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  • COVID-19: Federal Efforts Could Be Strengthened by Timely and Concerted Actions
    In U.S GAO News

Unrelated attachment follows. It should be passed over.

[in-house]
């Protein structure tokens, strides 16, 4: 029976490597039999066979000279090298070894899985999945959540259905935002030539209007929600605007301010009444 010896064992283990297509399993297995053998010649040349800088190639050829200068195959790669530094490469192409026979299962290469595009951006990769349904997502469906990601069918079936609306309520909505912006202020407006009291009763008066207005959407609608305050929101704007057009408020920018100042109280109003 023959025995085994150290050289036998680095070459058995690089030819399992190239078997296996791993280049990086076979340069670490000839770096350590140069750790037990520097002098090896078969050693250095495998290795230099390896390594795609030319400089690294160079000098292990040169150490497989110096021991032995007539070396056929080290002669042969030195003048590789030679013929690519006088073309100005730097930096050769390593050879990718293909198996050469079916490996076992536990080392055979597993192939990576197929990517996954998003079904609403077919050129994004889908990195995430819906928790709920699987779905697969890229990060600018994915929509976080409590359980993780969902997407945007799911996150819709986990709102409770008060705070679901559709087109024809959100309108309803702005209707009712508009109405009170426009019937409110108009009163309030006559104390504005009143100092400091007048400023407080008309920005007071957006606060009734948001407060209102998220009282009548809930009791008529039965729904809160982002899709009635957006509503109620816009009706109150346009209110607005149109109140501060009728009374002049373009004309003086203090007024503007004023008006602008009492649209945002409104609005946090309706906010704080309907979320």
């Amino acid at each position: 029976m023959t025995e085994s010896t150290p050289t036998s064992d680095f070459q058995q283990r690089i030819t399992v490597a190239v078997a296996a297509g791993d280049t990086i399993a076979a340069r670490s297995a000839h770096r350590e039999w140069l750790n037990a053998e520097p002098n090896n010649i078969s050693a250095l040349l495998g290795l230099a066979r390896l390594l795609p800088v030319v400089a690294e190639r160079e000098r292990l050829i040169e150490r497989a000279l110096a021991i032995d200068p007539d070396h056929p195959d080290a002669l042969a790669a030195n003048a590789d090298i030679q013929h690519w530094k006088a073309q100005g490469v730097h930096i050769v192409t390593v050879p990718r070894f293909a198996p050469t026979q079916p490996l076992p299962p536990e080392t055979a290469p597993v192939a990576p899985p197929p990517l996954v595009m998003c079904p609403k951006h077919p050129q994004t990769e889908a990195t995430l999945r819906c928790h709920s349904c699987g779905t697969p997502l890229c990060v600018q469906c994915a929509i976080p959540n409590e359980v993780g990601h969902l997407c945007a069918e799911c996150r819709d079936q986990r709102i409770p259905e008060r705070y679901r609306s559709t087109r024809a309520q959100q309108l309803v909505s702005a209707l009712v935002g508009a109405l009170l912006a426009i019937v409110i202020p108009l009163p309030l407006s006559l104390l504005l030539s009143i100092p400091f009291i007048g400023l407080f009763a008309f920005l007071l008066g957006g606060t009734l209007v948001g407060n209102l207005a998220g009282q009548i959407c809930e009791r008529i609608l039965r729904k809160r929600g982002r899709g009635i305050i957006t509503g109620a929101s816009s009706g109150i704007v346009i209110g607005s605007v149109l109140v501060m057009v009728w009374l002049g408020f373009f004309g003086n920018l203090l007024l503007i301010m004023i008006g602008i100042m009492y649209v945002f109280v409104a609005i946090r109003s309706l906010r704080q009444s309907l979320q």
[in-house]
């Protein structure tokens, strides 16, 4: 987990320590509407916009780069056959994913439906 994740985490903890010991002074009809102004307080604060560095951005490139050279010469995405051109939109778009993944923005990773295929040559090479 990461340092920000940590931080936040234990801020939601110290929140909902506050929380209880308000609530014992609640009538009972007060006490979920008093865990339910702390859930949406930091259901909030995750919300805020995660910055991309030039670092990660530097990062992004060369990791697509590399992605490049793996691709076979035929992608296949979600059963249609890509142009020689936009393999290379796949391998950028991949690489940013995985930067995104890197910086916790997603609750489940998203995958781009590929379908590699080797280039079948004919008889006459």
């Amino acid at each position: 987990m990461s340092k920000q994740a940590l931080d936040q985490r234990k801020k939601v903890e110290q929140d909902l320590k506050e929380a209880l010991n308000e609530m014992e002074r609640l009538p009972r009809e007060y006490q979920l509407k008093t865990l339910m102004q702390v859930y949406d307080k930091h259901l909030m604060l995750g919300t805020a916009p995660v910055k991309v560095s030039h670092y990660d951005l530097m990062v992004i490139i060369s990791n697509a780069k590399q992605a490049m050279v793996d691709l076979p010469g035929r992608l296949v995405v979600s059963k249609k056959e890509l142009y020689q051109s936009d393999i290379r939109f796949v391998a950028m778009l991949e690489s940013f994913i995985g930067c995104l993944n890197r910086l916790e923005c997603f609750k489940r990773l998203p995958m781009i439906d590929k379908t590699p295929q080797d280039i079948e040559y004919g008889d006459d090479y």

In the government’s ongoing response to the COVID-19 pandemic, the Congress and the administration have taken action on multiple fronts to address challenges that have contributed to catastrophic loss of life and profound economic disruption. These actions have helped direct much-needed federal assistance to support many aspects of public life, including local public health systems and private-sector businesses. However, the nation faces continued public health risks and economic difficulties for the foreseeable future. Among other challenges, the public health system, already strained from months of responding to COVID-19 cases, will face the additional task of managing the upcoming flu season. At the same time, many of the federal, state, and local agencies responsible for responding to the ongoing public health emergency are called on to prepare for and respond to the current hurricane season. Timely and concerted federal leadership will be required in responding to these and other challenges. GAO has identified lessons learned and issues in need of continued attention by the Congress and the administration, including the need to collect reliable data that can drive decision-making; to establish mechanisms for accountability and transparency; and to protect against ongoing cyber threats to patient information, intellectual property, public health data, and intelligence. Attention to these issues can help to make federal efforts as effective as possible. GAO has also identified a number of opportunities to help the federal government prepare for the months ahead while improving the ongoing federal response: Medical Supply Chain The Department of Health and Human Services (HHS) and the Federal Emergency Management Agency (FEMA), with support from the Department of Defense (DOD), have taken numerous, significant efforts to mitigate supply shortages and expand the medical supply chain. For example, the agencies have coordinated to deliver supplies directly to nursing homes and used Defense Production Act authorities to increase the domestic production of supplies. However, shortages of certain types of personal protective equipment and testing supplies remain due to a supply chain with limited domestic production and high global demand. The Food and Drug Administration (FDA) and FEMA have both identified shortages, and officials from seven of the eight states GAO interviewed in July and August 2020 identified previous or ongoing shortages of testing supplies, including swabs, reagents, tubes, pipettes, and transport media. Testing supply shortages have contributed to delays in turnaround times for testing results. Delays in processing test results have multiple serious consequences, including delays in isolating those who test positive and tracing their contacts in a timely manner, which can in turn exacerbate outbreaks by allowing the virus to spread undetected. In addition, states and other nonfederal entities have experienced challenges tracking supply requests made through the federal government and planning for future needs. GAO is making the following recommendations: HHS, in coordination with FEMA, should immediately document roles and responsibilities for supply chain management functions transitioning to HHS, including continued support from other federal partners, to ensure sufficient resources exist to sustain and make the necessary progress in stabilizing the supply chain. HHS, in coordination with FEMA, should further develop and communicate to stakeholders plans outlining specific actions the federal government will take to help mitigate supply chain shortages for the remainder of the pandemic. HHS and FEMA—working with relevant stakeholders—should devise interim solutions, such as systems and guidance and dissemination of best practices, to help states enhance their ability to track the status of supply requests and plan for supply needs for the remainder of the COVID-19 pandemic response. HHS and the Department of Homeland Security (DHS) objected to GAO’s initial draft recommendations. GAO made revisions based on their comments. GAO maintains that implementation of its modified recommendations is both warranted and prudent. These actions could contribute to ensuring a more effective response by helping to mitigate challenges with the stability of the medical supply chain and the ability of nonfederal partners to track, plan, and budget for ongoing medical supply needs. Vaccines and Therapeutics Multiple federal agencies continue to support the development and manufacturing of vaccines and therapeutics to prevent and treat COVID-19. These efforts are aimed at accelerating the traditional timeline to create a vaccine (see figure). Traditional Timeline for Development and Creation of a Vaccine Note: See figure 5 in the report. As these efforts proceed, clarity on the federal government’s plans for distributing and administering vaccine, as well as timely, clear, and consistent communication to stakeholders and the public about those plans, is essential. DOD is supporting HHS in developing plans for nationwide distribution and administration of a vaccine. In September 2020, HHS indicated that it will soon send a report to Congress outlining a distribution plan, but did not provide a specific date for doing so. GAO recommends that HHS, with support from DOD, establish a time frame for documenting and sharing a national plan for distributing and administering COVID-19 vaccine, and in developing such a plan ensure that it is consistent with best practices for project planning and scheduling and outlines an approach for how efforts will be coordinated across federal agencies and nonfederal entities. DOD partially concurred with the recommendation, clarifying that it is supporting HHS in developing plans for nationwide distribution and administration of vaccine. HHS neither agreed nor disagreed with the recommendation, but noted factors that complicate the publication of a plan. GAO maintains that a time frame is necessary so all relevant stakeholders will be best positioned to begin their planning.On September 16, 2020, HHS and DOD released two documents outlining a strategy for any COVID-19 vaccine. GAO will evaluate these documents and report on them in future work.GAO will also continue to conduct related work, including examining federal efforts to accelerate the development and manufacturing of COVID-19 vaccines and therapeutics. COVID-19 Data Data collected by the Centers for Disease Control and Prevention (CDC) suggest a disproportionate burden of COVID-19 cases, hospitalizations, and deaths exists among racial and ethnic minority groups, but GAO identified gaps in these data. To help address these gaps, on July 22, 2020, CDC released a COVID-19 Response Health Equity Strategy. However, the strategy does not assess whether having the authority to require states and jurisdictions to report race and ethnicity information is necessary to ensure CDC can collect such data. CDC’s strategy also does not specify how it will involve key stakeholders, such as health care providers, laboratories, and state and jurisdictional health departments. GAO recommends that CDC (1) determine whether having the authority to require the reporting of race and ethnicity information for cases, hospitalizations, and deaths is necessary for ensuring more complete data, and if so, seek such authority from Congress; (2) involve key stakeholders to help ensure the complete and consistent collection of demographic data; and (3) take steps to help ensure its ability to comprehensively assess the long-term health outcomes of persons with COVID-19, including by race and ethnicity. HHS agreed with the recommendations. In addition, HHS’s data on COVID-19 in nursing homes do not capture the early months of the pandemic. HHS’s Centers for Medicare & Medicaid Services (CMS) began requiring nursing homes to report COVID-19 data to CDC by May 17, 2020, starting with information as of May 8, 2020, but made reporting prior to May 8, 2020 optional. By not requiring nursing homes to submit data from the first 4 months of 2020, HHS is limiting the usefulness of the data in helping to understand the effects of COVID-19 in nursing homes. GAO recommends that HHS, in consultation with CMS and CDC, develop a strategy to capture more complete data on COVID-19 cases and deaths in nursing homes retroactively back to January 1, 2020. HHS partially agreed with this recommendation by noting the value of having complete data, but expressed concern about the burden of collecting it. GAO maintains the importance of collecting these data to inform the government’s continued response and recovery, and HHS could ease the burden by incorporating data previously reported to CDC or to state or local public health offices. Economic Impact Payments The Department of the Treasury’s (Treasury) Internal Revenue Service (IRS) has issued economic impact payments (EIP) to all eligible individuals for whom IRS has the necessary information to do so; however, not everyone eligible was able to be initially identified. To help ensure all eligible recipients received their payments in a more timely manner, IRS took several actions to address challenges GAO reported on in June, including a policy change—reopening the Non-Filers tool registration period for federal benefit recipients and extending it through September 30—that should allow some eligible recipients to receive supplemental payments for qualifying children sooner than expected. However, Treasury and IRS lack updated information on how many eligible recipients have yet to receive these funds. The lack of such information could hinder outreach efforts and place potentially millions of individuals at risk of missing their payment. GAO recommends that Treasury, in coordination with IRS, (1) update and refine the estimate of eligible recipients who have yet to file for an EIP to help target outreach and communications efforts and (2) make estimates of eligible recipients who have yet to file for an EIP, and other relevant information, available to outreach partners to raise awareness about how and when to file for EIP. Treasury and IRS neither agreed nor disagreed with the recommendations and described actions they are taking in concert with the recommendations to notify around 9 million individuals who may be eligible for an EIP. Coronavirus Relief Fund The Coronavirus Relief Fund (CRF) is the largest program established in the four COVID-19 relief laws that provides aid to states, the District of Columbia, localities, tribal governments, and U.S. territories. Audits of entities that receive federal funds, including CRF payments, are critical to the federal government’s ability to help safeguard those funds. Auditors that conduct single audits follow guidance in the Single Audit Act’s Compliance Supplement, which the Office of Management and Budget (OMB) updates and issues annually in coordination with federal agencies. OMB issued the 2020 Compliance Supplement in August 2020, but the Compliance Supplement specified that OMB is still working with federal agencies to identify the needs for additional guidance for auditing new COVID-19-related programs, including the CRF payments, as well as existing programs with compliance requirement changes. According to OMB, an addendum on COVID-19-related programs, including the CRF payments, will be issued in the fall of 2020. Further delays in issuing this guidance could adversely affect auditors’ ability to issue consistent and timely reports. GAO recommends that OMB, in consultation with Treasury, issue the addendum to the 2020 Compliance Supplement as soon as possible to provide the necessary audit guidance, as many single audit efforts are underway. OMB neither agreed nor disagreed with the recommendation. Guidance for K-12 Schools State and local school district officials tasked with reassessing their operating status and ensuring their school buildings are safe are generally relying on guidance and recommendations from federal, state, and local public health and education officials. However, portions of CDC’s guidance on reopening K-12 schools are inconsistent, and some federal guidance appears misaligned with CDC’s risk-based approach on school operating status. Based on GAO’s review, Education has updated the information and CDC has begun to do so. GAO recommends that CDC ensure that, as it makes updates to its guidance related to schools’ operating status, the guidance is cogent, clear, and internally consistent. HHS agreed with the recommendation. Tracking Contract Obligations Federal agencies are tracking contract actions and associated obligations in response to COVID-19 using a National Interest Action (NIA) code in the Federal Procurement Data System-Next Generation. The COVID-19 NIA code was established in March 2020 and was recently extended until March 31, 2021, while a draft of this report recommending that DHS and DOD extend the code beyond September 30, 2020, was with the agencies for comment. GAO has identified inconsistencies in establishing and closing these codes following previous emergencies, and has continued concerns with the criteria that DHS and DOD rely on to determine whether to extend or close a code and whether the code meets long-term needs. GAO recommends that DHS and DOD make updates to the 2019 NIA Code Memorandum of Agreement so as to enhance visibility for federal agencies, the public, and Congress on contract actions and associated obligations related to disaster events, and to ensure the criteria for extending or closing the NIA code reflect government-wide needs for tracking contract actions in longer-term emergencies, such as a pandemic. DHS and DOD did not agree, but GAO maintains implementation of its recommendation is essential. Address Cybersecurity Weaknesses Since March 2020, malicious cyber actors have exploited COVID-19 to target organizations that make up the health care and public health critical infrastructure sector, including government entities, such as HHS. GAO has identified numerous cybersecurity weaknesses at multiple HHS component agencies, including CMS, CDC, and FDA, over the last 6 years, such as weaknesses in key safeguards to limit, prevent, and detect inappropriate access to computer resources. Additionally, GAO’s March 2019 high-risk update identified cybersecurity and safeguarding the systems supporting the nation’s critical infrastructure, such as health care, as high-risk areas. As of July 2020, CMS, FDA, and CDC had made significant progress by implementing 350 (about 81 percent) of the 434 recommendations GAO issued in previous reports to address these weaknesses. Based on the imminent cybersecurity threats, GAO recommends that HHS expedite implementation of GAO’s prior recommendations regarding cybersecurity weaknesses at its component agencies. HHS agreed with the recommendation. As of September 10, 2020, the U.S. had over 6.3 million cumulative reported cases of COVID-19 and over 177,000 reported deaths, according to federal agencies. The country also continues to experience serious economic repercussions and turmoil. Four relief laws, including the CARES Act, were enacted as of September 2020 to provide appropriations to address the public health and economic threats posed by COVID-19. As of July 31, 2020, the federal government had obligated a total of $1.6 trillion and expended $1.5 trillion of the COVID-19 relief funds as reported by federal agencies on USAspending.gov. The CARES Act includes a provision for GAO to report bimonthly on its ongoing monitoring and oversight efforts related to the COVID-19 pandemic. This third report examines key actions the federal government has taken to address the COVID-19 pandemic and evolving lessons learned relevant to the nation’s response to pandemics. GAO reviewed data, documents, and guidance from federal agencies about their activities and interviewed federal and state officials, as well as industry representatives. GAO is making 16 new recommendations for agencies that are detailed in this Highlights and in the report. For more information, contact A. Nicole Clowers at (202) 512-7114 or clowersa@gao.gov.